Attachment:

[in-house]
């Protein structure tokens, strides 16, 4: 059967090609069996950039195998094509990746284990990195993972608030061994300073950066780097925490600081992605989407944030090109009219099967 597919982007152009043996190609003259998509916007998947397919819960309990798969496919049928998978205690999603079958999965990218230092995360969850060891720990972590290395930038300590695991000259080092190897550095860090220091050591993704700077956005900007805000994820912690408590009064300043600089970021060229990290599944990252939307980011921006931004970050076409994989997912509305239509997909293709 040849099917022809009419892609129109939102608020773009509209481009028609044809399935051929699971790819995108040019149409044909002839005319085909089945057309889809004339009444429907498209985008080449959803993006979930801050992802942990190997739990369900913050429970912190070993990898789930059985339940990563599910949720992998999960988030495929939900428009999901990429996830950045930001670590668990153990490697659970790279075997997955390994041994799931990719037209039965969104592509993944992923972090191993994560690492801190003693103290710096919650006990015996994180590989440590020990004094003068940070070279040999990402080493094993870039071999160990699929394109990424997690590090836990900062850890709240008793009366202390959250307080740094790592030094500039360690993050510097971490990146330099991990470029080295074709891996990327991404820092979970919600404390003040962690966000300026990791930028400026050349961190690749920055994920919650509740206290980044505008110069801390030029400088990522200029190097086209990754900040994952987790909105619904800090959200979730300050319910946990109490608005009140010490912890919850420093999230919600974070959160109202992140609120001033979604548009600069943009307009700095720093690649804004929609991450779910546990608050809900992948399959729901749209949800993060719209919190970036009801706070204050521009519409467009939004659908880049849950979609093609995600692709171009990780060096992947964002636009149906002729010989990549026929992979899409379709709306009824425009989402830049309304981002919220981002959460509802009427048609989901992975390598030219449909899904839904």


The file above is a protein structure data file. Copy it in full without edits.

[in-house]
């Protein structure tokens, strides 16, 4: 059967090609069996950039195998094509990746284990990195993972608030061994300073950066780097925490600081992605989407944030090109009219099967 597919982007152009043996190609003259998509916007998947397919819960309990798969496919049928998978205690999603079958999965990218230092995360969850060891720990972590290395930038300590695991000259080092190897550095860090220091050591993704700077956005900007805000994820912690408590009064300043600089970021060229990290599944990252939307980011921006931004970050076409994989997912509305239509997909293709 040849099917022809009419892609129109939102608020773009509209481009028609044809399935051929699971790819995108040019149409044909002839005319085909089945057309889809004339009444429907498209985008080449959803993006979930801050992802942990190997739990369900913050429970912190070993990898789930059985339940990563599910949720992998999960988030495929939900428009999901990429996830950045930001670590668990153990490697659970790279075997997955390994041994799931990719037209039965969104592509993944992923972090191993994560690492801190003693103290710096919650006990015996994180590989440590020990004094003068940070070279040999990402080493094993870039071999160990699929394109990424997690590090836990900062850890709240008793009366202390959250307080740094790592030094500039360690993050510097971490990146330099991990470029080295074709891996990327991404820092979970919600404390003040962690966000300026990791930028400026050349961190690749920055994920919650509740206290980044505008110069801390030029400088990522200029190097086209990754900040994952987790909105619904800090959200979730300050319910946990109490608005009140010490912890919850420093999230919600974070959160109202992140609120001033979604548009600069943009307009700095720093690649804004929609991450779910546990608050809900992948399959729901749209949800993060719209919190970036009801706070204050521009519409467009939004659908880049849950979609093609995600692709171009990780060096992947964002636009149906002729010989990549026929992979899409379709709306009824425009989402830049309304981002919220981002959460509802009427048609989901992975390598030219449909899904839904």